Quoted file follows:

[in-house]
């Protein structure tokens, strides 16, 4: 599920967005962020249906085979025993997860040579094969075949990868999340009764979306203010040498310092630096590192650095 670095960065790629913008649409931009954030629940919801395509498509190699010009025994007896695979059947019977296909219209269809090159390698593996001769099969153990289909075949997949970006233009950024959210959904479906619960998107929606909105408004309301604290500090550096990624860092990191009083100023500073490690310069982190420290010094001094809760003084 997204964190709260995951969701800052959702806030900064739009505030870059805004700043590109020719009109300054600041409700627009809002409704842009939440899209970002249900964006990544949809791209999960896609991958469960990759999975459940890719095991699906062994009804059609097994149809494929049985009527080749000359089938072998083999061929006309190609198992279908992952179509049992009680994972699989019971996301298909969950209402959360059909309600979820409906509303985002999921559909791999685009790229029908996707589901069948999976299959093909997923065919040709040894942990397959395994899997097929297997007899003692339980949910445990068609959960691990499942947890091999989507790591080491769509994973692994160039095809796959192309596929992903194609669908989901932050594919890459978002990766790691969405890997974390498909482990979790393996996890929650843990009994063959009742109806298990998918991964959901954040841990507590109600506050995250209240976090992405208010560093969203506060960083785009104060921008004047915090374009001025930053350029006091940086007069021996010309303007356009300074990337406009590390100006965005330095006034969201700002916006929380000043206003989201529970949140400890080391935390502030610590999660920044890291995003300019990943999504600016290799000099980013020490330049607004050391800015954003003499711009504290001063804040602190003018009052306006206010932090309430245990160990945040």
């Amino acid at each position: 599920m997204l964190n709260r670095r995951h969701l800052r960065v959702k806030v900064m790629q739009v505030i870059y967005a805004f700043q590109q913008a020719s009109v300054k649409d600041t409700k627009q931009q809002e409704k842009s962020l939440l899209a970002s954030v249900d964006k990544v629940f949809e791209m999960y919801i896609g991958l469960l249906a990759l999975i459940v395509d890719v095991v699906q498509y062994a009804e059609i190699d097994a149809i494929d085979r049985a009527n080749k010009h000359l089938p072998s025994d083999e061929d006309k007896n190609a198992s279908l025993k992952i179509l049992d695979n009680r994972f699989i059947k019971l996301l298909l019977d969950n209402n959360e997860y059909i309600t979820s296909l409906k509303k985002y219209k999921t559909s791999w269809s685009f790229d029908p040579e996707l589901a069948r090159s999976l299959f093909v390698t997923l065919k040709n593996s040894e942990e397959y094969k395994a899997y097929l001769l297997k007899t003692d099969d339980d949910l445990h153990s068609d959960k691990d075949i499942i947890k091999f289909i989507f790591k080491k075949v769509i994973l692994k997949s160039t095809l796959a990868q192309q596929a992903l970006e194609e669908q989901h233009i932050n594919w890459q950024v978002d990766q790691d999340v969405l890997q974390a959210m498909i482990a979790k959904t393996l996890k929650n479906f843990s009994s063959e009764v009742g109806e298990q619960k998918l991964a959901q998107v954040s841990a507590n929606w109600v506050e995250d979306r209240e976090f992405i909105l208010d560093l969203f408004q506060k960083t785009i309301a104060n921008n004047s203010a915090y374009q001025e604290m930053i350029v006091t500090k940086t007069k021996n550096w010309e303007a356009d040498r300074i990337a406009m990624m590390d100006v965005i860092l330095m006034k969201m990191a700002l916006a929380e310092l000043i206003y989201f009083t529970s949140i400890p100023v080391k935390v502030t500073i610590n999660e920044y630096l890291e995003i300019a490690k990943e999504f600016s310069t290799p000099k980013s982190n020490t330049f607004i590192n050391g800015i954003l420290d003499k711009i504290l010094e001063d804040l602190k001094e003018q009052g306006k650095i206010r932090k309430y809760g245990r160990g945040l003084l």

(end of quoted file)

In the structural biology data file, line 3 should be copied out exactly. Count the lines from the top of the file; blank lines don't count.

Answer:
């Amino acid at each position: 599920m997204l964190n709260r670095r995951h969701l800052r960065v959702k806030v900064m790629q739009v505030i870059y967005a805004f700043q590109q913008a020719s009109v300054k649409d600041t409700k627009q931009q809002e409704k842009s962020l939440l899209a970002s954030v249900d964006k990544v629940f949809e791209m999960y919801i896609g991958l469960l249906a990759l999975i459940v395509d890719v095991v699906q498509y062994a009804e059609i190699d097994a149809i494929d085979r049985a009527n080749k010009h000359l089938p072998s025994d083999e061929d006309k007896n190609a198992s279908l025993k992952i179509l049992d695979n009680r994972f699989i059947k019971l996301l298909l019977d969950n209402n959360e997860y059909i309600t979820s296909l409906k509303k985002y219209k999921t559909s791999w269809s685009f790229d029908p040579e996707l589901a069948r090159s999976l299959f093909v390698t997923l065919k040709n593996s040894e942990e397959y094969k395994a899997y097929l001769l297997k007899t003692d099969d339980d949910l445990h153990s068609d959960k691990d075949i499942i947890k091999f289909i989507f790591k080491k075949v769509i994973l692994k997949s160039t095809l796959a990868q192309q596929a992903l970006e194609e669908q989901h233009i932050n594919w890459q950024v978002d990766q790691d999340v969405l890997q974390a959210m498909i482990a979790k959904t393996l996890k929650n479906f843990s009994s063959e009764v009742g109806e298990q619960k998918l991964a959901q998107v954040s841990a507590n929606w109600v506050e995250d979306r209240e976090f992405i909105l208010d560093l969203f408004q506060k960083t785009i309301a104060n921008n004047s203010a915090y374009q001025e604290m930053i350029v006091t500090k940086t007069k021996n550096w010309e303007a356009d040498r300074i990337a406009m990624m590390d100006v965005i860092l330095m006034k969201m990191a700002l916006a929380e310092l000043i206003y989201f009083t529970s949140i400890p100023v080391k935390v502030t500073i610590n999660e920044y630096l890291e995003i300019a490690k990943e999504f600016s310069t290799p000099k980013s982190n020490t330049f607004i590192n050391g800015i954003l420290d003499k711009i504290l010094e001063d804040l602190k001094e003018q009052g306006k650095i206010r932090k309430y809760g245990r160990g945040l003084l």